This is part of a diary I’m keeping on this blog about long-distance running, which I’m calling The Run Diary. All pieces can be read here. The group I run with is called Tribe Fitness and they are absolutely incredible. Check out their Facebook page and find them on Twitter @Tribe_Fitness.

Come run with Tribe.

Come run with Tribe!

On the day I ran the Goodlife Half-Marathon in Toronto, I was walking back to a friend and fellow runner’s car to head home for the day. By this point, we had already met with some other runners and friends to celebrate crossing the finish line with brunch. We walked along Lakeshore where the full marathon was still in progress, well into its later stages. Runners came east for finishing times past the four hour mark to now empty sidewalks that were once filled with spectators who saw the winners cross the finish line two hours previously.

This is the most inspiring part of any marathon. Certainly, it’s nice to see elite runners sustaining superhuman speeds and perfect form hitting the finish with what looks like no effort at all. There’s a little something extra, however, in witnessing the quiet little triumph of those who had the courage to stay on their feet for longer than any normal person would care to early on a Sunday morning.

For one thing, among this group, there’s diversity. Elite runners all look essentially the same, at least in terms of body type. Their stories are often similar as well. They have sponsors and follow a strict training routine that lends itself to high performance running. A few nations now dominate the sport.

Those who fight their way to the finish are a wonderful rainbow of body types, age groups, and abilities. Most had a training plan, but they also had families and careers that got in the way of that training plan, so their journey to the finish line became its own unique path riddled with detours. Among this group, grandparents are running alongside college students. Parents jog along while pushing strollers. Disabled runners share the road with those who at first glance don’t look much like athletes. They’re here, though, so they are.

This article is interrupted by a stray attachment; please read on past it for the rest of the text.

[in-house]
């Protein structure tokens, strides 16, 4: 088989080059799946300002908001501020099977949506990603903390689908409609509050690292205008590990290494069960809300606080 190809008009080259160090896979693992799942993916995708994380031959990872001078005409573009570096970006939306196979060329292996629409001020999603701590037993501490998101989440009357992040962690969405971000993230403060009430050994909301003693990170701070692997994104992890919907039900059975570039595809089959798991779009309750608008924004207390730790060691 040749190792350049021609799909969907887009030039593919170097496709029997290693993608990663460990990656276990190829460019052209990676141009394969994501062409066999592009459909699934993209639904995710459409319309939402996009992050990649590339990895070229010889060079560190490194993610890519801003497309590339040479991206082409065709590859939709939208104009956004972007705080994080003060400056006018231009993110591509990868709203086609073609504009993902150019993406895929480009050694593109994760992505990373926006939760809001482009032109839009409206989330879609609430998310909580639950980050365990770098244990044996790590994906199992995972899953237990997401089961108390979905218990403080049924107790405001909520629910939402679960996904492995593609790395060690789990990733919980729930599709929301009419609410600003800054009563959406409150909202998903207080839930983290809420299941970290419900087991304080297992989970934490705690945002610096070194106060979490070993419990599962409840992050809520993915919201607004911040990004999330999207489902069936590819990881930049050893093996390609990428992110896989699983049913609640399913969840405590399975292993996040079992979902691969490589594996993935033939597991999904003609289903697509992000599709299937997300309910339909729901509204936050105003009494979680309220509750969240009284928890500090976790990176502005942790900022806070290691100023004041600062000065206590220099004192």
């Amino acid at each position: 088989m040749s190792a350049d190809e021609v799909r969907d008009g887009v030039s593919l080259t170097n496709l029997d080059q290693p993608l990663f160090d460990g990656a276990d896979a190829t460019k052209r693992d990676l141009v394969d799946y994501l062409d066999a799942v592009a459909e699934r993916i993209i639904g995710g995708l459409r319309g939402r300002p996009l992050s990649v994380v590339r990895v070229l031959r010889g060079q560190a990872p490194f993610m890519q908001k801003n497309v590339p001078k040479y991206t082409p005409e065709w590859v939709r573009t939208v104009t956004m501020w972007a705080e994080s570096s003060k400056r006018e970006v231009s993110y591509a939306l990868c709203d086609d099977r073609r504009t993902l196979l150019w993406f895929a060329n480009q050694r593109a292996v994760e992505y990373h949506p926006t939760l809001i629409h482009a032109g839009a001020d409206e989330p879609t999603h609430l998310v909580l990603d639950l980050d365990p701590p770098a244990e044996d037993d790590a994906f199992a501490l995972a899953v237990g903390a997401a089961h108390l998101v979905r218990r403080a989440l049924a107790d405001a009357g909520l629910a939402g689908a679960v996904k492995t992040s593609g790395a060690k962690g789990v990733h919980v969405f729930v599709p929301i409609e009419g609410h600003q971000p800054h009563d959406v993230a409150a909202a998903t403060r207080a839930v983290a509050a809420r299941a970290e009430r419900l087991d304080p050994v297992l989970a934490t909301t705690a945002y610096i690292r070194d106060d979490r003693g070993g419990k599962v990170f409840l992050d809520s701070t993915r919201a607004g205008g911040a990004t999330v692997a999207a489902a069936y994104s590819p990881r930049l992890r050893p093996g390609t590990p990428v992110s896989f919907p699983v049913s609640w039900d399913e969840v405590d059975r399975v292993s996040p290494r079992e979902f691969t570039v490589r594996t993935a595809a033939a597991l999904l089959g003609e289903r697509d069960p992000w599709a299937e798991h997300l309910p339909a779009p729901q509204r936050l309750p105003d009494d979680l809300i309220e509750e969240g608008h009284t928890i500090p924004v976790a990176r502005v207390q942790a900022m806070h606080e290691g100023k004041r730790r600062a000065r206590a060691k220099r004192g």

In my time becoming immersed in Toronto’s running community, having the opportunity to share stories with those who are not at any major race to win, but to face down a monumental challenge and say “I did it,” I’ve learned that every maniac running around the block possesses a brand of determination that goes far beyond meeting a physical challenge. It’s not just that they ran 26.2 or 13.1 miles and did so by pounding the pavement day in and day out. It’s that before they hit the pavement, a significant amount of these late finishers hit rock bottom.

Stand at the finish line of any major marathon past the four hour mark and what you’re seeing is a parade of recovering addicts and alcoholics, victims of severe injuries,  runners who were once at risk of death before they hit thirty, survivors of childhood abuse, and representatives from every point along the bipolar spectrum.

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Reinvention (The Run Diary #7)

This is part of a diary I’m keeping on this blog about long-distance running, which I’m calling The Run Diary. All pieces can be read here. The group I run with is called Tribe Fitness and they are absolutely incredible. Check out their Facebook page.

My Toronto Goodlife Half-Marathon medal.

 

“Once this light changes, you’re going to go as hard as you can over the bridge until you hit the next light.”

“Okay,” I answered.